How do komodo dragons reproduce?

Komodo dragons reproduce mostly by sexual reproduction. There are male and female komodo dragons. Mating usually occurs during a specific time within the year. This is normally between the months of May to August.

Once a male finds a female that he would like to have sex with he starts to court her. If another male finds the same female attractive, then the two males fight. Once a male has won the fight, he licks the female. Sometimes she may deny and hiss at him, in which case the male licks her again (there are certain places on the female that stimulate her). Once the female gives in, if she at first denied the male, the male climbs on the back of the female. The male claws on the females skin as he mounts her and he may even bite her neck lightly. Once the male can begin!

What happens after sex?

Once the female is fertilized, she doesn't immediately lay her eggs. Sometime around September is when she will find a place to lay the fertilized eggs. It is unsure the exact reason for the delay in laying, but some suggest that it might have something to do with the summer heat.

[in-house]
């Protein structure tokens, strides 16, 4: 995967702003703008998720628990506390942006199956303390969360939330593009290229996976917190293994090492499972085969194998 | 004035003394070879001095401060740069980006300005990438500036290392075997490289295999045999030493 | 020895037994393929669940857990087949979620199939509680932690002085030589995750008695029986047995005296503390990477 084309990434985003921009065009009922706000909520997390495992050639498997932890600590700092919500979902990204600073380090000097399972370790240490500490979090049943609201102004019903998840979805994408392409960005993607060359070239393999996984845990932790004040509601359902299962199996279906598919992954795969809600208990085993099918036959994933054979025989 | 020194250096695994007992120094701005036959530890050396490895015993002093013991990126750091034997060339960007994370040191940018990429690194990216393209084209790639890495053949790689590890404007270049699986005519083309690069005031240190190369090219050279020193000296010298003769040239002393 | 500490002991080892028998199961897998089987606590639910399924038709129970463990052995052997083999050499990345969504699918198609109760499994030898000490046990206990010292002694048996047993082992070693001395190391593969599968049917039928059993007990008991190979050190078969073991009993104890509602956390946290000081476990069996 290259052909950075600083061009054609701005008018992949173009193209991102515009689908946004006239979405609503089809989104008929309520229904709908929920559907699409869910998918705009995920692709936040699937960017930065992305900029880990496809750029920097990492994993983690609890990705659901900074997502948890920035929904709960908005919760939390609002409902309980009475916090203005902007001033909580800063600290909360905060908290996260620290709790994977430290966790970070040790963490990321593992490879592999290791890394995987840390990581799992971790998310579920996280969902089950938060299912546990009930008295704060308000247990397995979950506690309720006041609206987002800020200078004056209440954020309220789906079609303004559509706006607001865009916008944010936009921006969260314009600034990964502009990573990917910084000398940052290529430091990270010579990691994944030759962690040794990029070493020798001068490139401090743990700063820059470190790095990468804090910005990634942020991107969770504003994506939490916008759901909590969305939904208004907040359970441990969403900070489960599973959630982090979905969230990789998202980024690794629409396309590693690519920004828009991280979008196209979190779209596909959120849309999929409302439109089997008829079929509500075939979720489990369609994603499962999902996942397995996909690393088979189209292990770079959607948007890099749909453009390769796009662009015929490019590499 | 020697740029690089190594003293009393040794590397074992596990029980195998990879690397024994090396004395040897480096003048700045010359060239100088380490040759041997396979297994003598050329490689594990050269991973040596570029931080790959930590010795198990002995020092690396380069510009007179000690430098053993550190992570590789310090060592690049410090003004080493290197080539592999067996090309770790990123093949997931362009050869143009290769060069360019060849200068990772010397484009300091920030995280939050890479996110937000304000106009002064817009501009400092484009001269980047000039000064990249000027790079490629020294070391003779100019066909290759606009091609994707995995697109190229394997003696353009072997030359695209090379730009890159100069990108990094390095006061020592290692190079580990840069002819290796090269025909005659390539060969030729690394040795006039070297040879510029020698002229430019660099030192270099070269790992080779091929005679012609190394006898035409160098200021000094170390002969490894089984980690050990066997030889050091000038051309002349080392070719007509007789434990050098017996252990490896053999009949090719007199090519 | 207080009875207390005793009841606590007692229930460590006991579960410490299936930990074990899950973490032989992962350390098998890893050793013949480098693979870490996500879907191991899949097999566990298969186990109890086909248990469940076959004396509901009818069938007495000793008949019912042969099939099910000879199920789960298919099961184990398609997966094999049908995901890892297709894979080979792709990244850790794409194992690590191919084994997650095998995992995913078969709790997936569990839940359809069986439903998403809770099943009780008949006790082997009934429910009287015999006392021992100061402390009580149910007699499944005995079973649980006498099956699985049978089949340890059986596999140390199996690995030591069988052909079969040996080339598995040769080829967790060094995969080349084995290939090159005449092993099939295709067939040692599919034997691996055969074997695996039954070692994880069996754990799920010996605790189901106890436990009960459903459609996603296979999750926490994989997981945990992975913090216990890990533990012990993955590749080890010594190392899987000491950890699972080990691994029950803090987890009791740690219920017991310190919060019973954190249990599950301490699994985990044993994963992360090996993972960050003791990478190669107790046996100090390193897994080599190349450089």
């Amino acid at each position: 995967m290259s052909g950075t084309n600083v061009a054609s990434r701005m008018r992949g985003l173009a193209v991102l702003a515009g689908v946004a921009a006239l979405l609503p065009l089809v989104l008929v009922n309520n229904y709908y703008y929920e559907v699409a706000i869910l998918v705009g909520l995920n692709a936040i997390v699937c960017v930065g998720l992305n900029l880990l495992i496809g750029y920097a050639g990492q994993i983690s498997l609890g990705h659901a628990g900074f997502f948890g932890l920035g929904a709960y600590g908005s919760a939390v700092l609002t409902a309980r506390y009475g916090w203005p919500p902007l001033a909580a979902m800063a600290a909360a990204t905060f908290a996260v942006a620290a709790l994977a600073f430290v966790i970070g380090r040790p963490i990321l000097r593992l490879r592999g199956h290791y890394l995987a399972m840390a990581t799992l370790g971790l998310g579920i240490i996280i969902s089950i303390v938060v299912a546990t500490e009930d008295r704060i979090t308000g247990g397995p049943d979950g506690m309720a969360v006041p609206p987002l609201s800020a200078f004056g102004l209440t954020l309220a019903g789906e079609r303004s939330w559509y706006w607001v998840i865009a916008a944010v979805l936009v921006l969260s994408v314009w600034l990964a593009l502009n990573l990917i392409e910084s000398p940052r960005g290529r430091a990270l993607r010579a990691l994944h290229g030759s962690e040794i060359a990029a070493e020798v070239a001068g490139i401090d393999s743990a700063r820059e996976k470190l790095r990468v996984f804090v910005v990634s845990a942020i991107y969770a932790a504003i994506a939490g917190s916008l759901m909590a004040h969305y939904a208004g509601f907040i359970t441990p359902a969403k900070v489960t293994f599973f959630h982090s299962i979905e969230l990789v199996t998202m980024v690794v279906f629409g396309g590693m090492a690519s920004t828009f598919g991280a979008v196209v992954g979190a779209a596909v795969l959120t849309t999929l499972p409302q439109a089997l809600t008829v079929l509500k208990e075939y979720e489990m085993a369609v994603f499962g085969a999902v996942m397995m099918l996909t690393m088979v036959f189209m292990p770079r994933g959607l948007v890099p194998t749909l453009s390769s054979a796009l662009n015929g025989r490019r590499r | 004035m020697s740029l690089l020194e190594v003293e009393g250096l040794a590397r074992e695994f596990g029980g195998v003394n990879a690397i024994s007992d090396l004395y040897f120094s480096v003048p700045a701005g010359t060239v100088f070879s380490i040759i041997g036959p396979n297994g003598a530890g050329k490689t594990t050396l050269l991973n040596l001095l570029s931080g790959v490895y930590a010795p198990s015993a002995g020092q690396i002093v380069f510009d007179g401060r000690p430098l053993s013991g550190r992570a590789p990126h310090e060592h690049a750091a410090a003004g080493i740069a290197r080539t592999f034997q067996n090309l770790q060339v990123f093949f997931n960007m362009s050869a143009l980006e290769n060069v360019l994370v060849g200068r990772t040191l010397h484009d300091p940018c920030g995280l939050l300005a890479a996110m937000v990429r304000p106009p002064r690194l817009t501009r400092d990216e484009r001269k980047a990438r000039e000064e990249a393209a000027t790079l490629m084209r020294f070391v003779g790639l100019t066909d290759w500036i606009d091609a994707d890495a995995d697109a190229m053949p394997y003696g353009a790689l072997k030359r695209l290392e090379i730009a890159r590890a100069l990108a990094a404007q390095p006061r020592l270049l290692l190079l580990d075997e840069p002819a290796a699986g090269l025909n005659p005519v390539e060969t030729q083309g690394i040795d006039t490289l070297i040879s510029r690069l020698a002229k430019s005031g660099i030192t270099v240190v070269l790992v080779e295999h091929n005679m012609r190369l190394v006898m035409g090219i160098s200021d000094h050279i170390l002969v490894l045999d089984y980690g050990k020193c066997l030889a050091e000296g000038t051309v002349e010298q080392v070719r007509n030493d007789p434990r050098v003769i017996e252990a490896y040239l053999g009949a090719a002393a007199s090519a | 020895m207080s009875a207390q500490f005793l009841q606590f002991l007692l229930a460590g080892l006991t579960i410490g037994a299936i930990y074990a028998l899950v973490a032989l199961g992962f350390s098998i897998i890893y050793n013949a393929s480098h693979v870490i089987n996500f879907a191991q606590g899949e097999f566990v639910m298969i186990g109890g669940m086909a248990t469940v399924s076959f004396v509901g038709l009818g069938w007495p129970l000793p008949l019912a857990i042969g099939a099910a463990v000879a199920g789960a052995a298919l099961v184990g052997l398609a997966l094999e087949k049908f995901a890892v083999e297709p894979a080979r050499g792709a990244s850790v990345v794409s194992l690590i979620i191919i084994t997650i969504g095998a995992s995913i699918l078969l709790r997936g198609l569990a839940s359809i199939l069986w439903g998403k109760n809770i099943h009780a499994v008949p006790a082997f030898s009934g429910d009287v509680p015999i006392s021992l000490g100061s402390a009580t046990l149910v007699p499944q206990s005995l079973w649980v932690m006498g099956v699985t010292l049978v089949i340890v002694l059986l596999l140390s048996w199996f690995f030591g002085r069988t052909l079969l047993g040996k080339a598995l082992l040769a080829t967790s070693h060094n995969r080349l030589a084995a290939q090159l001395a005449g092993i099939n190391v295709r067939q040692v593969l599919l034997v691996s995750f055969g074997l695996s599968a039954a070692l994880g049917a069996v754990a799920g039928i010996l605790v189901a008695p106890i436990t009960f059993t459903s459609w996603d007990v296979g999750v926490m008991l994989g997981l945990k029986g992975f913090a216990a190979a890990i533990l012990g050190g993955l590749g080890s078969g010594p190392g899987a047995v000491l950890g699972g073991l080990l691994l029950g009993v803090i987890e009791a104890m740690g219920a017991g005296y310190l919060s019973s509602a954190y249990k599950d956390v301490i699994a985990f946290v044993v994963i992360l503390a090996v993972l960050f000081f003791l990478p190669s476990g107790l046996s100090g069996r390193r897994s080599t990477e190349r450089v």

The female lays her eggs toward land-dwelling bird nests that have been abandoned. This is so the eggs can remain incubated (these birds make huge nests that are made of twigs and other surrounding earth matter). The females have been know to stay with the eggs while they are incubating, however there has not be any evidence to suggest that there is parental care after the eggs have hatched.

Other reproduction information...

However there have been recent reports that females have laid fertile eggs without being fertilized by a male dragon. This process is known as parthenogenesis. The female lays eggs without having any contact with males. This process however is rare.

A cute and romantic little tid-bit Microsoft clip-art

Some evidence has shown that males and females may remain monogamous for a period of time (this is NOT for life though).


To learn about how komodo dragons interact with other species, click here!

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